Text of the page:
‘The Brotherhood’ thriving for Saint Louis

Sports

We hear it all the time, the Brotherhood at Saint Louis. The proud Crusader football alumni are seemingly everywhere. But what does it really mean to be part of the Brotherhood?

“When you come Saint Louis and you’ve been to Saint Louis it’s very family like,” said Stanley McKenzie, Saint Louis senior defensive linaman.” Like, ohana. Everybody’s parents, that’s like my parents. Or your auntie and uncles that’s my auntie and uncles.”

Cal commit McKenzie is an imposing D tackle – fitting the mold of big guys from Saint Louis playing college football.

And then there’s Koali Nishigaya. The impossible-to-tackle slot receiver who, at just 5’6 is having one of the best pass-catching seasons in the state.

“I’m glad with it but I know I can do better and help the team with whatever they need to do imma just do it,” said Nishigaya.

The Crusaders are stacked with senior talent. Five of the top six ranked Hawaii players in the class of 2020 play for Saint Louis. And with that comes a lot of fans.

The school is for boys grades K through 12th. Imagine walking the same campus as your childhood heroes.

One Saturday morning, this fall Crusader players in the senior class met with kids in the younger grades, signing autographs and interacting smaller members of the brotherhood.

“These kids, they look up to us, and we have to be a leader for them,” said senior wide receiver and Michigan commit Roman Wilson. “Seeing how much we mean to them, it makes a big impact on all of us and it’s a great moment in my life.”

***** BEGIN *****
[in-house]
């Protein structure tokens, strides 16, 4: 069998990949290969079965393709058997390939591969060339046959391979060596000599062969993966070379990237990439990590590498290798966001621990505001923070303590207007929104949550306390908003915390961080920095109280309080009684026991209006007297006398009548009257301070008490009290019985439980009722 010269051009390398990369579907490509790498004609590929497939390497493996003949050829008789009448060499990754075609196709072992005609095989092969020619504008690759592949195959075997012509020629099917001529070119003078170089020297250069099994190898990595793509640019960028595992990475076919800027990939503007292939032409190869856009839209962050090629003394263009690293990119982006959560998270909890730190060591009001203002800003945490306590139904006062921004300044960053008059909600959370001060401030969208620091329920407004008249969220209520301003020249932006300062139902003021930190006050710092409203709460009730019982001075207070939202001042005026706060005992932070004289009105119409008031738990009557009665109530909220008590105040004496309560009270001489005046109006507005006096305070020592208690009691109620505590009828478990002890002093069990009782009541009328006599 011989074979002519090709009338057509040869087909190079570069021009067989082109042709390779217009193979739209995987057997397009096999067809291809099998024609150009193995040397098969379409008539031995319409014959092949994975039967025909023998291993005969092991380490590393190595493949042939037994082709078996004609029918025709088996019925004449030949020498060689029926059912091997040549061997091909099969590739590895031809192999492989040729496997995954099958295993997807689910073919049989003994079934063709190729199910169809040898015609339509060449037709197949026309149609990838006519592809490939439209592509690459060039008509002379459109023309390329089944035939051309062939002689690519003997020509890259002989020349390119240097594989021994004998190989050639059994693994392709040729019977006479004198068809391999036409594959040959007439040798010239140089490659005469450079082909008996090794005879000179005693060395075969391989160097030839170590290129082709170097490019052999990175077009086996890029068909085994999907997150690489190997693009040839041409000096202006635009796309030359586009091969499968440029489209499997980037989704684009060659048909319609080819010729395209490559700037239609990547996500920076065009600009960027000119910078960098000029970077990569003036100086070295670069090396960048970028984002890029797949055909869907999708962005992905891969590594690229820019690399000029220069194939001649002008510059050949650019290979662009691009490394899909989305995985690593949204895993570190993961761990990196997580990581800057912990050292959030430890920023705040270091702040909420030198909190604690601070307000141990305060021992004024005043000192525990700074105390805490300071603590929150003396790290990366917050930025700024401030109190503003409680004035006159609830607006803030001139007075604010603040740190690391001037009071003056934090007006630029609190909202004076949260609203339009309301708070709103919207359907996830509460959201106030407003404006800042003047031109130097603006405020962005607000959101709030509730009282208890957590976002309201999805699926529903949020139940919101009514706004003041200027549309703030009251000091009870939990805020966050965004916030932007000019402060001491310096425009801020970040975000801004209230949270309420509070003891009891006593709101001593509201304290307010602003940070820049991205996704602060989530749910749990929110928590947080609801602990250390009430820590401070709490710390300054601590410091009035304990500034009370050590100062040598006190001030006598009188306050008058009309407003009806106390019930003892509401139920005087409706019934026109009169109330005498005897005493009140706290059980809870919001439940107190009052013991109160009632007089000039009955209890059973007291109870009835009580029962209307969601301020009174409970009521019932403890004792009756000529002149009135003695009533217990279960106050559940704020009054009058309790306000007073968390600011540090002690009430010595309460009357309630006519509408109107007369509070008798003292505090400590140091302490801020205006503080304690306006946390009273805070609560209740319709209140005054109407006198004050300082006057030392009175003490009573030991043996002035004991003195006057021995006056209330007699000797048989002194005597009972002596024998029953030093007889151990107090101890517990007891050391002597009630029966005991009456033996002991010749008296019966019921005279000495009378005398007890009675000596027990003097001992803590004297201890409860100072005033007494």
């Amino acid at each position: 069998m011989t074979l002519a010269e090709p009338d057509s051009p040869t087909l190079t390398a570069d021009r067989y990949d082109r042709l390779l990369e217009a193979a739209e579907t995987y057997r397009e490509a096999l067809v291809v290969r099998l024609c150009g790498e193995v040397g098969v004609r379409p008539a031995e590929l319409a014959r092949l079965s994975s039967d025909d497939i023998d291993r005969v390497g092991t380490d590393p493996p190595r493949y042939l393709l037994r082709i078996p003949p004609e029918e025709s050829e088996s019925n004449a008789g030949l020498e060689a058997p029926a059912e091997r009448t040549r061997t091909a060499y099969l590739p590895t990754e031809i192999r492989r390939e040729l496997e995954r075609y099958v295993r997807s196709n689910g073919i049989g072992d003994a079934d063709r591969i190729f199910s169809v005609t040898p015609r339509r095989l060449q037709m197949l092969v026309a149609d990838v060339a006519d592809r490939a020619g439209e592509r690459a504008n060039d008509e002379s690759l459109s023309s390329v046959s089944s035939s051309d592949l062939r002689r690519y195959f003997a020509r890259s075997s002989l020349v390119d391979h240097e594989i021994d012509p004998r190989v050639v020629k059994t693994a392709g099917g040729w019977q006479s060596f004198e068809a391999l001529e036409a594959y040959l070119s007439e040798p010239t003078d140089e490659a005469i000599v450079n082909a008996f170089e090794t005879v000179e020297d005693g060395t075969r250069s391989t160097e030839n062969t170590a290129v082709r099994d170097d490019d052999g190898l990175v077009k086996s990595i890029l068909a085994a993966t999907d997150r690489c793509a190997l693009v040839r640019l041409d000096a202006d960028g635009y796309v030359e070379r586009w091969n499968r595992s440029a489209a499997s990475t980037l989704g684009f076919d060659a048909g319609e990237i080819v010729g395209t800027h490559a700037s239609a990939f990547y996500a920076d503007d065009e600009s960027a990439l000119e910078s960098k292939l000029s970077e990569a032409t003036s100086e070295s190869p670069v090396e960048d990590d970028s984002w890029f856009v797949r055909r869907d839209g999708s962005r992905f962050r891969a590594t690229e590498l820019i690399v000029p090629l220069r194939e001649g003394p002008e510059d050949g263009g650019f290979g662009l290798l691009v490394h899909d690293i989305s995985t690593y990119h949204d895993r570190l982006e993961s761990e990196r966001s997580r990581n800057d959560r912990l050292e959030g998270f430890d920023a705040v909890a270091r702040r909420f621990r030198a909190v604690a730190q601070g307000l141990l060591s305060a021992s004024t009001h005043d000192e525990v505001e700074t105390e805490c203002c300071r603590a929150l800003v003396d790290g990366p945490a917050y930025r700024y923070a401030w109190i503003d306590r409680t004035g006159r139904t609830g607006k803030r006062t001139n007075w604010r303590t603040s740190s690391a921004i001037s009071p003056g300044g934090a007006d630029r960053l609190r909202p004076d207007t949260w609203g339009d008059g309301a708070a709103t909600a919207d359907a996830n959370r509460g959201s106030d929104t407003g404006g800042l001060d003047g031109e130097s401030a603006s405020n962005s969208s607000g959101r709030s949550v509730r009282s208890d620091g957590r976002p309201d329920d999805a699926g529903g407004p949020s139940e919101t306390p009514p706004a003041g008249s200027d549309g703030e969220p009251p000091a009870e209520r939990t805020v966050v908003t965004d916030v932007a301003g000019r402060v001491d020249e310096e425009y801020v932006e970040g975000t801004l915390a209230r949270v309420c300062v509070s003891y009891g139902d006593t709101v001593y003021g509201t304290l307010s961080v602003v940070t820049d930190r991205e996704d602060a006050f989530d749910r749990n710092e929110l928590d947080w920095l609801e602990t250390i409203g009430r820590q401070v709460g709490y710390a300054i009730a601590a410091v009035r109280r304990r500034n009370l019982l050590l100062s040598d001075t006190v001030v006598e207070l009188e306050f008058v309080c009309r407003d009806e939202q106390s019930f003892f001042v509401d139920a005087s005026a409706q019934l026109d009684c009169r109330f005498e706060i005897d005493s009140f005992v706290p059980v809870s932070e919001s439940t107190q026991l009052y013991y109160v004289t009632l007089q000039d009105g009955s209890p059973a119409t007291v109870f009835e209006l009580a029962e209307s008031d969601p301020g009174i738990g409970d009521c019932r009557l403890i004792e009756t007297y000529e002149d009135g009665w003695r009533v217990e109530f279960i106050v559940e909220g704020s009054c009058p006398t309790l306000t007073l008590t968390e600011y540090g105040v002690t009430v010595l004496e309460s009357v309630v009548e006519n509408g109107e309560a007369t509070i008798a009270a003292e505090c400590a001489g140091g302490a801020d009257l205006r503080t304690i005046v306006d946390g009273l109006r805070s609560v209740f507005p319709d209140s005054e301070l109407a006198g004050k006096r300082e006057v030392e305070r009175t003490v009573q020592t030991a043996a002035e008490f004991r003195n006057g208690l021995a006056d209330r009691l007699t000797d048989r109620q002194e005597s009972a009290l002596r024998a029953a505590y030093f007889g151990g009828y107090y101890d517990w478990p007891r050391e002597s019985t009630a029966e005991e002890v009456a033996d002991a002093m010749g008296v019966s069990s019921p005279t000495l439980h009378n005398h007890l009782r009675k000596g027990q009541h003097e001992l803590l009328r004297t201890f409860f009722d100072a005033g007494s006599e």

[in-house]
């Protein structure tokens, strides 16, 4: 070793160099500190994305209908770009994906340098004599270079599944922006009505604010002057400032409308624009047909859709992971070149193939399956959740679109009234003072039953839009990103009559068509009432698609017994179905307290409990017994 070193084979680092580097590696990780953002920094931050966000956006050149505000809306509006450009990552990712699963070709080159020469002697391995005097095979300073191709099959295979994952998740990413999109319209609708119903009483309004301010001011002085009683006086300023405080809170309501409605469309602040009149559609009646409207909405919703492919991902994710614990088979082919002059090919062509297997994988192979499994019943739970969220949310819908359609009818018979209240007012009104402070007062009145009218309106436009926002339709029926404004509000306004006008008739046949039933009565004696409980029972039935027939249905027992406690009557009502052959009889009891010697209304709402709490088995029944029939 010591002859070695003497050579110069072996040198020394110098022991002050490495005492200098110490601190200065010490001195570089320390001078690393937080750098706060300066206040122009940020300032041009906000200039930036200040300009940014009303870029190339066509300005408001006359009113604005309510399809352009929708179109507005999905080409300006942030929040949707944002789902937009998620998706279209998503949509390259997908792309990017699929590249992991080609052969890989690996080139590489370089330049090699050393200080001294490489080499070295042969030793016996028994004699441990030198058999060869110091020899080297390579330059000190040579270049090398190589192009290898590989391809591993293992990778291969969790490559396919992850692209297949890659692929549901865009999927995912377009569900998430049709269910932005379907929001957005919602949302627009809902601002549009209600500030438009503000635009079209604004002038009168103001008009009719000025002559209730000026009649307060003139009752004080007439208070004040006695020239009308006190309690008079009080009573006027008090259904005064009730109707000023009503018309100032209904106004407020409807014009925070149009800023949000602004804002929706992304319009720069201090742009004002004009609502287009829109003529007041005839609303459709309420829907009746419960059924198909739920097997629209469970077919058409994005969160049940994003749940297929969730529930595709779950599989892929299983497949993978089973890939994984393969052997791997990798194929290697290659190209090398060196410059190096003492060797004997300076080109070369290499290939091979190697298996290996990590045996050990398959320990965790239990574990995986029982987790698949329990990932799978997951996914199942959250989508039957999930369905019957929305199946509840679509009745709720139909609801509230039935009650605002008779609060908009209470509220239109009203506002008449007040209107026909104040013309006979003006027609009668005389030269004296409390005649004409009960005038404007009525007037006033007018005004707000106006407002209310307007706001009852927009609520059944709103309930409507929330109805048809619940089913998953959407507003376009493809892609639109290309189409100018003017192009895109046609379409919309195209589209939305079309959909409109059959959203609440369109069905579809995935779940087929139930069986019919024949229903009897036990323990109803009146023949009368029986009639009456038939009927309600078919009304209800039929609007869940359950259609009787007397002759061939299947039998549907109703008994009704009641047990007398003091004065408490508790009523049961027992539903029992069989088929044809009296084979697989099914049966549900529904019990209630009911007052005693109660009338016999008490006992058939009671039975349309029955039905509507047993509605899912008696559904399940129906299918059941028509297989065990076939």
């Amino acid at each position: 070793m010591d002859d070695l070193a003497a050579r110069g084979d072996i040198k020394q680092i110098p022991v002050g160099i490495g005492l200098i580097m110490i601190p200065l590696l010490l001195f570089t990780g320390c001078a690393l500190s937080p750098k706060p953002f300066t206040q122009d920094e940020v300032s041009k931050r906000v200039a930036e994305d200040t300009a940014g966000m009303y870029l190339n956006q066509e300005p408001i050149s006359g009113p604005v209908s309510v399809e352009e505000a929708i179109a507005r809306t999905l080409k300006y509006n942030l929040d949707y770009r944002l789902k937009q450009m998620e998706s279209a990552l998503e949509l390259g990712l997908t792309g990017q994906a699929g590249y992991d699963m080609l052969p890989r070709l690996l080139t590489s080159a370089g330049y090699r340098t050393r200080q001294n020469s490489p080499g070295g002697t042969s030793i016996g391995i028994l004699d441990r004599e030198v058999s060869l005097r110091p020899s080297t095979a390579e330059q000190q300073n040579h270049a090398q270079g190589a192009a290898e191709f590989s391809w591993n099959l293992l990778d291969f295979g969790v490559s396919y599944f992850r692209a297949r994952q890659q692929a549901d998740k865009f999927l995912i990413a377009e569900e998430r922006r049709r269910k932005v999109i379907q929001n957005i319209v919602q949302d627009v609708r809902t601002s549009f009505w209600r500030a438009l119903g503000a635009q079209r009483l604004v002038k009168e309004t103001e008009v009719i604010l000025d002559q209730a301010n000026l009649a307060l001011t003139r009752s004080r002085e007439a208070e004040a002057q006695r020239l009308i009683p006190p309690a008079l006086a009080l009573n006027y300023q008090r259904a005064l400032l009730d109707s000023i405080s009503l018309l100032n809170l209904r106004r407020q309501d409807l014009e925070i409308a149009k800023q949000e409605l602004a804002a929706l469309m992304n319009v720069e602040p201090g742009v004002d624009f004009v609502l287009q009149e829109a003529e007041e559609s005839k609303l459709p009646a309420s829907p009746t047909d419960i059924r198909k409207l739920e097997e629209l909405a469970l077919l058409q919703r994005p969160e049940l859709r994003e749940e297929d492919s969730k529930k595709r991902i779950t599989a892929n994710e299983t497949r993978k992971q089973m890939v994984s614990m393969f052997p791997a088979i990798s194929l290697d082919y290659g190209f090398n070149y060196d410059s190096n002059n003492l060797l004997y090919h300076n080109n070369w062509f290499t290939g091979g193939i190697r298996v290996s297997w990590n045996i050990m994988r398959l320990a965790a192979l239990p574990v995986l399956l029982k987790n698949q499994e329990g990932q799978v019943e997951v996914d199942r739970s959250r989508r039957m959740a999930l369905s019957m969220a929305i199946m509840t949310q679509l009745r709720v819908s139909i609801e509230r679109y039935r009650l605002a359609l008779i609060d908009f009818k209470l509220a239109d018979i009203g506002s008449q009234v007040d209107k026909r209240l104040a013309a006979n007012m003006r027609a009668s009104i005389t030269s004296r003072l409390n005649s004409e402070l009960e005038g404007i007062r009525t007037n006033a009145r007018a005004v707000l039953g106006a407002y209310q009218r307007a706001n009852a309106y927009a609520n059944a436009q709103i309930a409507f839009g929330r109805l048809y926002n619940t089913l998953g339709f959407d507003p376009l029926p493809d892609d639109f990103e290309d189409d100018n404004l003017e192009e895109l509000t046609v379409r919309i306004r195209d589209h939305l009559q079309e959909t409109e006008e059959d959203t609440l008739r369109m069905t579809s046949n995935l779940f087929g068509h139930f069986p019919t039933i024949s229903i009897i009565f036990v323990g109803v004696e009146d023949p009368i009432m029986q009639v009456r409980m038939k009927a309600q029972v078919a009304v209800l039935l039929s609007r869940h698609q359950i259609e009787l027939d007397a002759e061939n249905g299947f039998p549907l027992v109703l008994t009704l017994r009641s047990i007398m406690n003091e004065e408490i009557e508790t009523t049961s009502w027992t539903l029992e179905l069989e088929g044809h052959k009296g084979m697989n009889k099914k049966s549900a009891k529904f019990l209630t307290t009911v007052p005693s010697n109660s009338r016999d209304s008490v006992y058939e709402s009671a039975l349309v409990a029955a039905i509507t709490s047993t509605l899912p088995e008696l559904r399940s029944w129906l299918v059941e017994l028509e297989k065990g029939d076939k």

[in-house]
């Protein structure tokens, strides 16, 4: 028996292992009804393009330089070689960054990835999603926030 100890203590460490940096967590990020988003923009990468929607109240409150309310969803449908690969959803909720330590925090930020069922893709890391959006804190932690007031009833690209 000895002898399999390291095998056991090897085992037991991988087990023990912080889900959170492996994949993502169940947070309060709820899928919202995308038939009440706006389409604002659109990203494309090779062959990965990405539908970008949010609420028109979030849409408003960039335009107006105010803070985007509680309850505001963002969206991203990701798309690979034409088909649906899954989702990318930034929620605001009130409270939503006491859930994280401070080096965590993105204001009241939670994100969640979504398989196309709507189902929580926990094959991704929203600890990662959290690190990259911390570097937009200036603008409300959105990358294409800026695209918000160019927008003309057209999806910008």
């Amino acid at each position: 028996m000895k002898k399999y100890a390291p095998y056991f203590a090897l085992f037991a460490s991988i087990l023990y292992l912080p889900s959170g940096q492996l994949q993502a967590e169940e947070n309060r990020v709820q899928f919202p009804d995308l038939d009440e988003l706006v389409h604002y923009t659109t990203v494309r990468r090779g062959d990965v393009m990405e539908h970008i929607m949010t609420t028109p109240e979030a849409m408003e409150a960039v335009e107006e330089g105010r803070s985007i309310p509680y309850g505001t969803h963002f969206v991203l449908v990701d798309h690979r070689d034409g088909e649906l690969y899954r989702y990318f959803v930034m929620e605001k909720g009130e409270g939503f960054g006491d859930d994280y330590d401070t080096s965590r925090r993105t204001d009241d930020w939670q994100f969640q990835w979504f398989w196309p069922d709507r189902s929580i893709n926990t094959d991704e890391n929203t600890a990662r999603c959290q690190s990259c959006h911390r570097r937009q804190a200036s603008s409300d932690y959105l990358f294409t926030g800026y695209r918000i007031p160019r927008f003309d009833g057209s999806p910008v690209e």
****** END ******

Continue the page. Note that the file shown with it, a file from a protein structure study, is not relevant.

An objectively not great moment for a Saint Louis grad was last weekend when Tua Tagovailoa badly injured his hip, ending his season and maybe his legendary college career.

“It was devastating,” said Nishigaya. “You never want to see one of our brothers get hurt like that. But I know God got him and God had a plan for him.”

Tua wears his faith on his sleeve with crosses on his cheeks. He articulated that relationship in 2016 when he won the Cover2 Marcus Mariota player of year award.

“I feel it helps me as a person,” Tagovailoa said in 2016. “Not more so with God doing this for me. But more so asking God for help.”

Tua’s positive outlook permeates his entire team.

“I feel bad. I’m hurting,” said Alabama head coach Nick Saban as he met with the media this week. “I call him last night because I’ve been sitting in that room for ten hours yesterday watching film. I call him to cheer him up. He cheers me up.”

“That’s the kind of man he is,” said Saint Louis junior safety Harvey Welch. “He’s not the kind of guy to get down on himself. He picks himself and others up in bad times like that.”

The Welch’s are a Saint Louis family. Harvey’s dad Gerald is an assistant coach, assistant athletic director, and second grade teacher. He had his class sent Tua letters.

“Something to read while he was in the hospital and think about,” said Gerald. “I think my students got some good thoughts in there so hopefully he’s encouraged.”

From second grade to one of the most famous people in sports. That’s the brotherhood.

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